King’s African Rifles (KAR) – History, Uniforms, Formation and More

King’s African Rifles (KAR) – History, Uniforms, Formation and More

From 1902 through the 1960s, the King’s African Rifles (KAR) was a multi-unit colonial regiment of the British established from Britain’s different East African colonies. Within the colonies, it played both internal security and military roles, as well as serving beyond these areas during World Wars I and II. Most of the commanders were seconded from the British Army, while the file (askaris) and rank were recruited from the local population. The battalions had several Sudanese officers established in Uganda when the King’s African Rifles was originally raised, and local officers were commissioned near the end of British colonial authority.

King’s African Rifles Uniforms

Contingent of KAR at the Coronation of King Edward VII and Queen Alexandra in 1902
Contingent of KAR at the Coronation of King Edward VII and Queen Alexandra in 1902

The King’s African Rifles’ parade dress consisted of khaki drills coupled with cummerbunds and tall fezzes till independence. These were usually red, however, there were minor battalion differences, such as Nyasaland soldiers who wore black fezzes.

The uniforms of field service wore dark blue puttees and jerseys, khaki fez cover, and khaki shorts, with a neck flap and an integral folding fabric peak before 1914. The thick military boots of the time were impractical for African trainees who had never worn any footwear before, therefore Askaris donned sandals or went barefoot. Fezzes were identified by a Roman or Arabic number, which the wartime-raised units wore on geometric-shaped fabric patches. All dark blue uniforms were replaced with khaki counterparts in the Great War, and a pillbox hat covered with khaki was worn during the campaign.  A collarless grey-blue angora shirt called “greyback” replaced the khaki shirt post-war. Slouch hats having colored hackles were worn by senior NCOs and officers.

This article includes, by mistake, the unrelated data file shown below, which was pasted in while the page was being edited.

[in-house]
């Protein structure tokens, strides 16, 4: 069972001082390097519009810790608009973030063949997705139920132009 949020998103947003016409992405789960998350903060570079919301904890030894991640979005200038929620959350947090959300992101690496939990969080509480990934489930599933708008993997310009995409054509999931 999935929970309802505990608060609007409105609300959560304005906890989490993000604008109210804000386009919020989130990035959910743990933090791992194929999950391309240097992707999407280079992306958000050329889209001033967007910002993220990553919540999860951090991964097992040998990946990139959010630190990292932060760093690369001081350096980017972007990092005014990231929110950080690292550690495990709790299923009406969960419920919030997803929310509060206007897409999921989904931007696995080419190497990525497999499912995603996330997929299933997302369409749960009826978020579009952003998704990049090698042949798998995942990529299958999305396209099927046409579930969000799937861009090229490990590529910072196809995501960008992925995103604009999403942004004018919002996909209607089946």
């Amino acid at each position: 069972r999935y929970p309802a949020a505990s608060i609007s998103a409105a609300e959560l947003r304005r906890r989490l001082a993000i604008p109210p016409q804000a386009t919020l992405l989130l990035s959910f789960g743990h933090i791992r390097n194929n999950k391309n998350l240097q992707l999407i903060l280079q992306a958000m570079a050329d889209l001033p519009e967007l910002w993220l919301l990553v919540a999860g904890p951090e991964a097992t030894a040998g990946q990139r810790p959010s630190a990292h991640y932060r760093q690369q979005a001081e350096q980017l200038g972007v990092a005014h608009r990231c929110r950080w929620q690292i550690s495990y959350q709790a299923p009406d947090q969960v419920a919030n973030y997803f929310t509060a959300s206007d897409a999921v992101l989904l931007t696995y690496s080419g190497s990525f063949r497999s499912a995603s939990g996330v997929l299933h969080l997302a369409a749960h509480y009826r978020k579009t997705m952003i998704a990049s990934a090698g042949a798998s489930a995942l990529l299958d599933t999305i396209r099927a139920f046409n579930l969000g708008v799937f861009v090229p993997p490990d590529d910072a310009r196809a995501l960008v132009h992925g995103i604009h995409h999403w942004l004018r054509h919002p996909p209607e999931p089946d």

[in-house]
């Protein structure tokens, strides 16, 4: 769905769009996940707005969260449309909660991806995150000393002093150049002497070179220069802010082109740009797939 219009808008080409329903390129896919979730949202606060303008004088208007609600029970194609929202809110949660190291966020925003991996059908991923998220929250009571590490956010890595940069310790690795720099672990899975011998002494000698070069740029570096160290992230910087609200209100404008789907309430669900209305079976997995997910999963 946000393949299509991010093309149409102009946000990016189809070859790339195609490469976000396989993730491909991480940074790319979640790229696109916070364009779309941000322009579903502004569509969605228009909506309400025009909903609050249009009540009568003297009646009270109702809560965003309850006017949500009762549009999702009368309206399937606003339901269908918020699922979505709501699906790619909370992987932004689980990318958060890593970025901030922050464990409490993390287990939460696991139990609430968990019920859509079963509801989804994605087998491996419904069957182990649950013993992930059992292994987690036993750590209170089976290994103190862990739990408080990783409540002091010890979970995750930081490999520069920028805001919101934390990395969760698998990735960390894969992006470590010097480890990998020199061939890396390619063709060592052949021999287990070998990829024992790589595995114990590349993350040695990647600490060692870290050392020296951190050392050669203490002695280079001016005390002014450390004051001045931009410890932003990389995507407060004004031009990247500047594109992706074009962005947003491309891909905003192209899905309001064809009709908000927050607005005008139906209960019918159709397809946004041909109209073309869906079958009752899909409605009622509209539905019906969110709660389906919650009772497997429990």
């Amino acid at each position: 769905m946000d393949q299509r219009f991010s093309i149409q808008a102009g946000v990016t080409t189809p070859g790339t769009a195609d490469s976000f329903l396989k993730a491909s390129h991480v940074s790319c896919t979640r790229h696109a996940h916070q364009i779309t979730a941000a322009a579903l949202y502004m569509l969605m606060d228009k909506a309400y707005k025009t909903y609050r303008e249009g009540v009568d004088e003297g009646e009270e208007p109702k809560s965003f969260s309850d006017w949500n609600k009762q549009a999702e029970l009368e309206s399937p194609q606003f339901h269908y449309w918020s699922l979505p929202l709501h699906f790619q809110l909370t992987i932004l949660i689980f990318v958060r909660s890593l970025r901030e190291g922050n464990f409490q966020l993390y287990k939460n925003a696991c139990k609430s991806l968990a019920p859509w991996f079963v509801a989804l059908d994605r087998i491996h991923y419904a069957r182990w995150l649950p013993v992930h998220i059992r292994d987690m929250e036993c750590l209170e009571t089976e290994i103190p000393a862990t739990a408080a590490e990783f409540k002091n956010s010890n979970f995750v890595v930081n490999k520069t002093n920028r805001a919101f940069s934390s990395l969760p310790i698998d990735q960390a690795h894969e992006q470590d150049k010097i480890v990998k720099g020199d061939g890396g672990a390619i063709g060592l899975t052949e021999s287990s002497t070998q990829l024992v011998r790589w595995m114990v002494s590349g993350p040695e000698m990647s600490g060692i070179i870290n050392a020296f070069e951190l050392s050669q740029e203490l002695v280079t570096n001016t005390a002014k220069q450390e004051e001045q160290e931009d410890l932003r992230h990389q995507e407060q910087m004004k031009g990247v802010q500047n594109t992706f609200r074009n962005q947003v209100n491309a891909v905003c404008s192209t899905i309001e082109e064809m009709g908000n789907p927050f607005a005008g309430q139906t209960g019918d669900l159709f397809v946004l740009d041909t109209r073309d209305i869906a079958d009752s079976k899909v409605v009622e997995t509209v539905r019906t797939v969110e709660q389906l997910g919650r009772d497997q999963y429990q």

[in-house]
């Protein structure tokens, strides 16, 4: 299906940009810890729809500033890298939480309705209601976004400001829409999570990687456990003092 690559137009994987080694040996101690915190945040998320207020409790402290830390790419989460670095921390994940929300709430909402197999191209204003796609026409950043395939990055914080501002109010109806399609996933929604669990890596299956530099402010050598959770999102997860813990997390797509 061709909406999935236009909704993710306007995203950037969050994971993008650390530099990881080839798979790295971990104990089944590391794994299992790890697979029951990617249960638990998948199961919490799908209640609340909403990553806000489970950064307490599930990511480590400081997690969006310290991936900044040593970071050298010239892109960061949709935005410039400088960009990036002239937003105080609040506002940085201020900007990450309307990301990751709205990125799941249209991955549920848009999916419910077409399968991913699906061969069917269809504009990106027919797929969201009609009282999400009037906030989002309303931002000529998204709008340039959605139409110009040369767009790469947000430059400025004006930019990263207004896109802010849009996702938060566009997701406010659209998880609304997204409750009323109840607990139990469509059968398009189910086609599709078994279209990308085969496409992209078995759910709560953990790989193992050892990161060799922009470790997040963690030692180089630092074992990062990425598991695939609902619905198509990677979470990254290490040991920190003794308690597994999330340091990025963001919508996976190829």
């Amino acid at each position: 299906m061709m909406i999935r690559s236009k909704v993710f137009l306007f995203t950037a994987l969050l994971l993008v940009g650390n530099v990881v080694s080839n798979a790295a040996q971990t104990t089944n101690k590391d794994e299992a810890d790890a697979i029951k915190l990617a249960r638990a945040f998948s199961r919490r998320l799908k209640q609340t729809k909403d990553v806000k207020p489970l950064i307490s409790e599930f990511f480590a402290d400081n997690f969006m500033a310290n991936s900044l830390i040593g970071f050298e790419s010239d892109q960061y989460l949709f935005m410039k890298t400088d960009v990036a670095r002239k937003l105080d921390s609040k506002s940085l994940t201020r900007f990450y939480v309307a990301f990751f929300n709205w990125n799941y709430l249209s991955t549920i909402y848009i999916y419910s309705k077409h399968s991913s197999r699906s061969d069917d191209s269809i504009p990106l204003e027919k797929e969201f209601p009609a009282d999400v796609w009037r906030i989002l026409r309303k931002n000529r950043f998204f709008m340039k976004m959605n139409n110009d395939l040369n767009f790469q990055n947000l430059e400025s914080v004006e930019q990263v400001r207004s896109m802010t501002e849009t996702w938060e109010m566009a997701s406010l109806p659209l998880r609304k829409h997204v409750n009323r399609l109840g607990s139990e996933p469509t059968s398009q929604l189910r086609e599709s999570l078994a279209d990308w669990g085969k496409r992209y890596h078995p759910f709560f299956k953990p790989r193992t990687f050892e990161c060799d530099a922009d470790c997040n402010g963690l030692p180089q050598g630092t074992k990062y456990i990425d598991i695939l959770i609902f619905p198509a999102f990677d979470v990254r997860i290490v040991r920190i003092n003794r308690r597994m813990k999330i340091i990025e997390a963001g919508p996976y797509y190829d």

King’s African Rifles’ Formation

In 1902, the East Africa Rifles (EAR), the Central Africa Regiment (CAR), and the Uganda Rifles merged to form six battalions, with one to two battalions stationed in Nyasaland, British Somaliland, Kenya, and Uganda:

The formation of the original 3rd Bn KAR - year 1902 in Kenya
The formation of the original 3rd Bn KAR – year 1902 in Kenya
  • 1st Battalion (Nyasaland) [1902 to 1964] with 8 companies (previously 1CAR)
  • 2nd Battalion (Nyasaland) [1902 to 1963] with 6 companies (previously 2CAR)

The first two battalions were called the first and second Central African Battalions.

  • 3rd Battalion (Kenya) [1902 to 1963] with 7 companies as well as a camel company (Previously the East African Rifles)
  • 4th Battalion (Uganda) [1902 to 1962] with 9 companies (Previously the African Companies of the Uganda Rifles)
  • 5th Battalion (Uganda) [1902 to 1904] with 4 companies (Previously the Indian Contingent of the Uganda Rifles) — the initial intention was to raise it as the senior battalion.
  • 6th Battalion (British Somaliland) [1902 to 1910] was established by 3 infantry companies, the mounted infantry, the camel corps, and the militia of the native forces in British Somaliland.

Apart from an Inspector-General who toured twice per year and gave his report to the foreign office and the customary regimental staff, these six battalions had no regular staff organization when they were formed.

The Colonial Office abolished the 5th and 6th battalions in 1910 as a cost-cutting measure and in response to white-settler concerns over the presence of a significant native military force.

History of King’s African Rifles Operations

Campaigns in Somaliland

The King’s African Rifles fought Diire Guure, the King of Dhulbahante & Darawiish in the early 1900s. On October 6, 1902, Lt-Col. Alexander Cobbe of the 1st Battalion (central Africa) KAR received the Victoria Cross as a reward for his heroics at Erego.

In 1920, Hassan, Diiriye Guure’s emir, and his Dervish organization were destroyed by the British ground and air forces which included the KAR.

During the First World War